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Published 17 April 2012 07:14, Updated 19 April 2012 12:48
There’s another two-speed economy out there. It’s made up of two groups of women.
Group one got married in their 20s, had babies early, and put their careers on hold. Group two are single, career-minded and have delayed marriage and kids – not because they don’t want it, but because – please forgive them – they’ve been studying and working.
Data from the Australian Bureau of Statistics confirms this. Although fertility has been rising sharply over the past decade, more women are waiting until their 30s before they give birth. In 1998, just under one-third were aged 30 years or older. By 2008 this had increased to 42 per cent, and included 15 per cent aged 35 years or more.
Of course some women chose to work part-time and juggle work and family – of Australia’s more than 5 million working women, about 2.4 million are part-time. But most women in their 30s who work full-time, do so because they put careers first, and don’t have babies yet.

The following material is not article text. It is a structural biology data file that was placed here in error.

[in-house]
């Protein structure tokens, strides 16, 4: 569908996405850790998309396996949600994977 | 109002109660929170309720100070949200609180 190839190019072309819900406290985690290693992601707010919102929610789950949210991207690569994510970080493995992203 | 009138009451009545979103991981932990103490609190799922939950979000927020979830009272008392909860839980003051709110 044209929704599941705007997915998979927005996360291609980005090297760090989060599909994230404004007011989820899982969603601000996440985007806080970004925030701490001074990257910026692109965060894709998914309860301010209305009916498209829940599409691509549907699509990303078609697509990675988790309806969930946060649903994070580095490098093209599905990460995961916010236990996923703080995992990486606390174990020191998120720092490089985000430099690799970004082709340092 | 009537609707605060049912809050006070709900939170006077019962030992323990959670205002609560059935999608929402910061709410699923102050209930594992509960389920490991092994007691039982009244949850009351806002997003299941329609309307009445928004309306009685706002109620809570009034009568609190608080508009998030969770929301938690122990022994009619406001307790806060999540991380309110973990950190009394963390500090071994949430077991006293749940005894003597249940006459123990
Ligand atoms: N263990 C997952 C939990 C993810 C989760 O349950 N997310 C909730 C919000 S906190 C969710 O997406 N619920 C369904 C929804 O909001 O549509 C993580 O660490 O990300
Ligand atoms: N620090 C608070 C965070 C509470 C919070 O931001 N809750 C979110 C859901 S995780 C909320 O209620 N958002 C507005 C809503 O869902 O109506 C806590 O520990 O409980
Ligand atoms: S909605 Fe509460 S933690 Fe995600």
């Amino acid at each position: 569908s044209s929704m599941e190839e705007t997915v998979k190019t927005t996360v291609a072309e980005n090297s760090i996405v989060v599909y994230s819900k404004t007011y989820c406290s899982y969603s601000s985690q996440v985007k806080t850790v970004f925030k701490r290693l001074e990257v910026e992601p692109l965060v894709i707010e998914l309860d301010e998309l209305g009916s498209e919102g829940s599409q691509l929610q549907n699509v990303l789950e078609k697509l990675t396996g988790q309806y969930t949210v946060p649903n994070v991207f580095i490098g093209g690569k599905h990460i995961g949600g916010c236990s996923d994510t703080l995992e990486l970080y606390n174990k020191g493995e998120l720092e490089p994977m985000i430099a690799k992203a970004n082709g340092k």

The 2010 Australian Social Trends report says women living in the least advantaged areas tend to have their babies at younger ages, while those in the most advantaged areas have their peak levels of fertility in older ages.
What’s unfortunate, though, besides the fact our biological clocks are ticking and our mothers continually remind us it’s time to give birth, is that there’s a stigma attached to women who choose to focus on their careers. Far from celebrating women becoming more educated, working harder, and contributing to our economy, group two is frowned upon for “being selfish”.
Then, when they finally decide to fulfil their God-given duty to procreate, they are penalised at work. There still seems to be an attitude within workplaces that women who take time off to have babies are a financial burden: the fact that women don’t get paid superannuation on maternity leave is a key example. Perhaps if workplaces became more flexible, having babies and working wouldn’t have to be an either-or choice.